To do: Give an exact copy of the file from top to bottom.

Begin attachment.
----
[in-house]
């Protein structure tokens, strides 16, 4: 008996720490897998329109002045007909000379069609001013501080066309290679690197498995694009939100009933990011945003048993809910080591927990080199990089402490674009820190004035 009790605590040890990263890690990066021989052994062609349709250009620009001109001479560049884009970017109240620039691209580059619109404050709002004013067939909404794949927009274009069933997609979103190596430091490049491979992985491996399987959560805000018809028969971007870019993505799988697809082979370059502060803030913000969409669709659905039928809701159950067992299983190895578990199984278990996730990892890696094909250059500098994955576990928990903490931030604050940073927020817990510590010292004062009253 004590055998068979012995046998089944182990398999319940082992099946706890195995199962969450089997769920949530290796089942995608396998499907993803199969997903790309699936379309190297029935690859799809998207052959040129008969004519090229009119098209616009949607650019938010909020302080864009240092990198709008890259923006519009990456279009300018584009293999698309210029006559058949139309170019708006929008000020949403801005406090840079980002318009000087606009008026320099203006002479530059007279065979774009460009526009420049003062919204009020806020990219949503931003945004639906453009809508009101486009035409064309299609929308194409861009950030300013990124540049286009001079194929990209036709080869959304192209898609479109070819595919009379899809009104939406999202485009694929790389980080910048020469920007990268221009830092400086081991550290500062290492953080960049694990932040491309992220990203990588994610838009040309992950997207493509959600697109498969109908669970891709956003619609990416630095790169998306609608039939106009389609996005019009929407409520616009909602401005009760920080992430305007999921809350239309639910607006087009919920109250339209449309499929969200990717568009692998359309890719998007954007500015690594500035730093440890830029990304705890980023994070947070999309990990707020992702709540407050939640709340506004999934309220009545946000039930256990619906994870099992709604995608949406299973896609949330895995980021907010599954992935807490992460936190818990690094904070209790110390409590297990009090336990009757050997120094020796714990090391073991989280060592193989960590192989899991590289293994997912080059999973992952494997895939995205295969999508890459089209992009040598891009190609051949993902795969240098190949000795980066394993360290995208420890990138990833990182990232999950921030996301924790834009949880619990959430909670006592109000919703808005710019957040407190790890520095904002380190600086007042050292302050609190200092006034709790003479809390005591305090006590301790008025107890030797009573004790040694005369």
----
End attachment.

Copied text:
[in-house]
């Protein structure tokens, strides 16, 4: 008996720490897998329109002045007909000379069609001013501080066309290679690197498995694009939100009933990011945003048993809910080591927990080199990089402490674009820190004035 009790605590040890990263890690990066021989052994062609349709250009620009001109001479560049884009970017109240620039691209580059619109404050709002004013067939909404794949927009274009069933997609979103190596430091490049491979992985491996399987959560805000018809028969971007870019993505799988697809082979370059502060803030913000969409669709659905039928809701159950067992299983190895578990199984278990996730990892890696094909250059500098994955576990928990903490931030604050940073927020817990510590010292004062009253 004590055998068979012995046998089944182990398999319940082992099946706890195995199962969450089997769920949530290796089942995608396998499907993803199969997903790309699936379309190297029935690859799809998207052959040129008969004519090229009119098209616009949607650019938010909020302080864009240092990198709008890259923006519009990456279009300018584009293999698309210029006559058949139309170019708006929008000020949403801005406090840079980002318009000087606009008026320099203006002479530059007279065979774009460009526009420049003062919204009020806020990219949503931003945004639906453009809508009101486009035409064309299609929308194409861009950030300013990124540049286009001079194929990209036709080869959304192209898609479109070819595919009379899809009104939406999202485009694929790389980080910048020469920007990268221009830092400086081991550290500062290492953080960049694990932040491309992220990203990588994610838009040309992950997207493509959600697109498969109908669970891709956003619609990416630095790169998306609608039939106009389609996005019009929407409520616009909602401005009760920080992430305007999921809350239309639910607006087009919920109250339209449309499929969200990717568009692998359309890719998007954007500015690594500035730093440890830029990304705890980023994070947070999309990990707020992702709540407050939640709340506004999934309220009545946000039930256990619906994870099992709604995608949406299973896609949330895995980021907010599954992935807490992460936190818990690094904070209790110390409590297990009090336990009757050997120094020796714990090391073991989280060592193989960590192989899991590289293994997912080059999973992952494997895939995205295969999508890459089209992009040598891009190609051949993902795969240098190949000795980066394993360290995208420890990138990833990182990232999950921030996301924790834009949880619990959430909670006592109000919703808005710019957040407190790890520095904002380190600086007042050292302050609190200092006034709790003479809390005591305090006590301790008025107890030797009573004790040694005369």